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Eviction Laws for Landlords

Commencing an Eviction in Maine

When a landlord wants to evict a tenant in Maine, the landlord is obligate to provide a certain amount of notice for the tenant to clear out. The amount of notice the landlord is required to give depends on the nature of the tenancy. 

Tenancy at Will

A Tenancy at Will means that there isn't a written lease agreement between the landlord and the tenant. Typically, this is the type of situation where a tenant is paying "month-to-month" and there is no set expiration date of the tenancy. Under this situation, you as the landlord can choose to terminate the tenancy and evict that tenant for whatever reason you please (as long as that reason is not discriminatory, retaliatory, or otherwise illegal) but you must provide the tenant with 30 days of notice.

When 7 Days Notice is Permissible

Alternatively, a tenancy at-will may be terminated with only 7 days of notice in the following situations:

  1. The tenant or an invitee of the tenant has caused substantial damage to the property and the damage has not been prepared;
  2. The tenant or an invitee of the tenant caused or permitted a nuisance on the premises, has caused or allowed the premises to become unfit for habitation, or has caused or permitted a violation of the law on the premises; 
  3. The tenant is 7 days or more behind on rent;
  4. The tenant has committed domestic violence, sexual assault, or stalking and the victim is a tenant;
  5. The tenant or the tenant's guest or invitee is the perpetrator of violence, a threat of violence or sexual assault against another tenant, a tenant's guest, the landlord or the landlord's employee or agent. There is an exception for this provision if the tenant is the victim; or
  6. The person occupying the premises is not an authorized occupant of the premises.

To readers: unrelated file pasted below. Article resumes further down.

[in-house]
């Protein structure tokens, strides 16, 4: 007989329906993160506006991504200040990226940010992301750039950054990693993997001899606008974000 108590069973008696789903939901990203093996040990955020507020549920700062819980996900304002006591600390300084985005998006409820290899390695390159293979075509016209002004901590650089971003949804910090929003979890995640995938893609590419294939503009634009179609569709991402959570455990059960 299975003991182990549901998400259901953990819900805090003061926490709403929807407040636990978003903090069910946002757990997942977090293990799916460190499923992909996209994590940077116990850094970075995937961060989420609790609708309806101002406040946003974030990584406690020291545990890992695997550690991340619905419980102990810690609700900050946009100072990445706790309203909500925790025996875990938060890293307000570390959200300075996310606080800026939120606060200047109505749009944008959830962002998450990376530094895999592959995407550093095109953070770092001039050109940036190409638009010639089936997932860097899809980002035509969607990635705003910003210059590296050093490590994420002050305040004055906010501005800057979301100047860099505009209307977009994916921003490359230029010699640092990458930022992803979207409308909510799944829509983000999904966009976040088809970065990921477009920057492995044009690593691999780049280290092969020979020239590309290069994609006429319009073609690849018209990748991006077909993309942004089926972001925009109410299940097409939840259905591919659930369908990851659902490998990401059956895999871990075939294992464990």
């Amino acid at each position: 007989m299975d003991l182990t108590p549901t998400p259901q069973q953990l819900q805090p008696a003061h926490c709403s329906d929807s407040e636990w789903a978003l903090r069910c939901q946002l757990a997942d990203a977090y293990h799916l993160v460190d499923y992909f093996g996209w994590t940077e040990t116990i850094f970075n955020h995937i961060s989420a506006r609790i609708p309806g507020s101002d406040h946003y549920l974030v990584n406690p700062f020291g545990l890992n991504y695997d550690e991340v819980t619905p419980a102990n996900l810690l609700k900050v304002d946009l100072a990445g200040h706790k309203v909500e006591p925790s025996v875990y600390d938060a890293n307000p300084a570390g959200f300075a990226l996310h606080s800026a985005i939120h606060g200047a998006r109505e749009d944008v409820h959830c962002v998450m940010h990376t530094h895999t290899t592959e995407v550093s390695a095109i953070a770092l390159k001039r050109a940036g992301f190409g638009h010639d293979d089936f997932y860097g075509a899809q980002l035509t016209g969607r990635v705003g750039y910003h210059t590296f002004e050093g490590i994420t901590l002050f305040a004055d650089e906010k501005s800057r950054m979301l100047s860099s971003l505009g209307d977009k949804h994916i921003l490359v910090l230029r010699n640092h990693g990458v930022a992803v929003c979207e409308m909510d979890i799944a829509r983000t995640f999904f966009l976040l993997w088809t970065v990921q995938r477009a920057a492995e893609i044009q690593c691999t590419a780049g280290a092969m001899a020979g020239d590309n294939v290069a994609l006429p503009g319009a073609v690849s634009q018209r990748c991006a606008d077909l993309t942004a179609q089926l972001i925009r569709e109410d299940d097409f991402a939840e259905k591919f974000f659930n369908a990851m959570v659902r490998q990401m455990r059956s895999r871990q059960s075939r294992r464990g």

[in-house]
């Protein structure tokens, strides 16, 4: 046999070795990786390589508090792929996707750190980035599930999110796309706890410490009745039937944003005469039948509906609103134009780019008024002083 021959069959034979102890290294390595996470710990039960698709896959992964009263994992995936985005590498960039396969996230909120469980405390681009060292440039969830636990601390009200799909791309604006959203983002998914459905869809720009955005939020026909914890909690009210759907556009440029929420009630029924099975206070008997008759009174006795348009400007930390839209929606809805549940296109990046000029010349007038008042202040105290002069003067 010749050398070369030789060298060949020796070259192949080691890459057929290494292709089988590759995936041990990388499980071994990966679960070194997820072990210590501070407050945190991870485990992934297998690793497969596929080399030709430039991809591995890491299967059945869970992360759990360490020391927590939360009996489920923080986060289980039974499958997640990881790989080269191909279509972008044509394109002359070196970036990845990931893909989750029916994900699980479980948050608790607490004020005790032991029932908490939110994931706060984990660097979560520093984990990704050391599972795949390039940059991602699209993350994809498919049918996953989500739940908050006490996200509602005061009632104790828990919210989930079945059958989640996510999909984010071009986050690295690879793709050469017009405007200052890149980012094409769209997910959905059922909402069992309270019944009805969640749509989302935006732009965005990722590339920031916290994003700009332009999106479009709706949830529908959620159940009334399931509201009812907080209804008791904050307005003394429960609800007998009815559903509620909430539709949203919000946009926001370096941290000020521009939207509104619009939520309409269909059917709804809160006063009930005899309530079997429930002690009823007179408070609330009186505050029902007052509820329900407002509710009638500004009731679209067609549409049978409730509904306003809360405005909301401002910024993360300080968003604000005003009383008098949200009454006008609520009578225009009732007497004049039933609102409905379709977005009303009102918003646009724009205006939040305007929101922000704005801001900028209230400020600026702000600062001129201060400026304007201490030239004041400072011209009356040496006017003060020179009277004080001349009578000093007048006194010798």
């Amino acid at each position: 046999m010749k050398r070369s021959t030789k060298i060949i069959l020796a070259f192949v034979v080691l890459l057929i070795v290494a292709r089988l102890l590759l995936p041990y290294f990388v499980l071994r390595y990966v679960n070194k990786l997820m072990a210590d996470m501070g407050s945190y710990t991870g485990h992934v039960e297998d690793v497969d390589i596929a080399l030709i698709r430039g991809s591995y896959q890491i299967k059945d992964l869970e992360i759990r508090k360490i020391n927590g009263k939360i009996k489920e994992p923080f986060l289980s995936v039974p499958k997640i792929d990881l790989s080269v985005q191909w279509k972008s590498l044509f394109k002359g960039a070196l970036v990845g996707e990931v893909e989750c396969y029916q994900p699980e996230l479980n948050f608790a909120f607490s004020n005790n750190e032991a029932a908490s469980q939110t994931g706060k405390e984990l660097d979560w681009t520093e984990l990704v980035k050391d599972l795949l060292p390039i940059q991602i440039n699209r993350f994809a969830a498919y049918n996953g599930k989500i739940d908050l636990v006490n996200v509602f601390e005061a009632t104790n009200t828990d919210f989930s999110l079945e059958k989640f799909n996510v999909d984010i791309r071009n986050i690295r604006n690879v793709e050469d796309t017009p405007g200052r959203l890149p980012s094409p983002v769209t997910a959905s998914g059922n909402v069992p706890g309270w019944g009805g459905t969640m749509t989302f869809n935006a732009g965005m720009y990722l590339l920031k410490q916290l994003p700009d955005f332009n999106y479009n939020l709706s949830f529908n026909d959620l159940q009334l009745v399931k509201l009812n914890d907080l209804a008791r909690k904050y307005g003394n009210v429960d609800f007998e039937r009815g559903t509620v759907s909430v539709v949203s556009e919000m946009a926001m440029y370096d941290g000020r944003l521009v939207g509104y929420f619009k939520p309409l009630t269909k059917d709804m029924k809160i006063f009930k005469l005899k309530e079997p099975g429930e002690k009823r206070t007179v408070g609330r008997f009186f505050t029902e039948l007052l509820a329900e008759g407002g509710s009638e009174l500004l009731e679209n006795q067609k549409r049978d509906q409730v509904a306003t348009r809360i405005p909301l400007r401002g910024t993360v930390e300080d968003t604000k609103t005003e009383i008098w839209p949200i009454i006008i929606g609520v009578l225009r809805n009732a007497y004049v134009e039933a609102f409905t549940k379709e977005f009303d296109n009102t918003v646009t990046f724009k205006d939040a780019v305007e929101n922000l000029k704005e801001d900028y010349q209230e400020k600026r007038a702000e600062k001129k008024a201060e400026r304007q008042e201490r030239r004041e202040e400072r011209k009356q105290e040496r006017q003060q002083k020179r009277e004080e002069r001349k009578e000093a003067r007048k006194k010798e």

If a tenant is given a 7 day notice of eviction for being behind on rent, and the tenant pays the amount owed before the end of the 7 day period, then the eviction notice is voided.

Eviction with a Written Lease

In the event there is a written lease, the tenant must commit a "material breach" of the lease in order to evict. When a material breach is committed, (failure to pay rent, damage to the property, and other similar situations described above) then a tenant may be evicted with 7 days of notice. 

Otherwise, a tenant may be removed from a premises after the lease is allowed to expire. In the event the lease is allowed to expire, a landlord may evict without giving notice within 7 days after the expiration. 

Service of the Notice to Quit

Service of the eviction notice (notice to quit) must be at least attempted to be completed in-hand (meaning given in person) to the tenant. At least three attempts are required on three different days before service may be effectuated by posting the notice at the premises.

Forcible Entry and Detainer 

Upon successful service, a complaint for "Forcible Entry and Detainer" (an eviction hearing) may be filed with the Maine District Court. The complaint for F.E.D must be served upon the tenant in the same manner as the notice to quit. Upon prevailing at an F.E.D. hearing, the District Court will issue a Writ of Possession 7 days after the judgment is entered. The Writ of Possession must then also be served upon the tenant.

Right to Appeal a Writ

When the District Court enters a judgment in favor of the landlord, a tenant may file an appeal of the decision any time before the Writ of Possession is issued. 

Contact Conley & Wirick, P.A.

Outlined above are the basics of an eviction process as laid out in statute. But as with any legal proceeding, there is always the potential for complications. If you are a landlord seeking to evict a tenant, your best bet to make sure you do not run afoul of your tenant's rights is to retain competent counsel.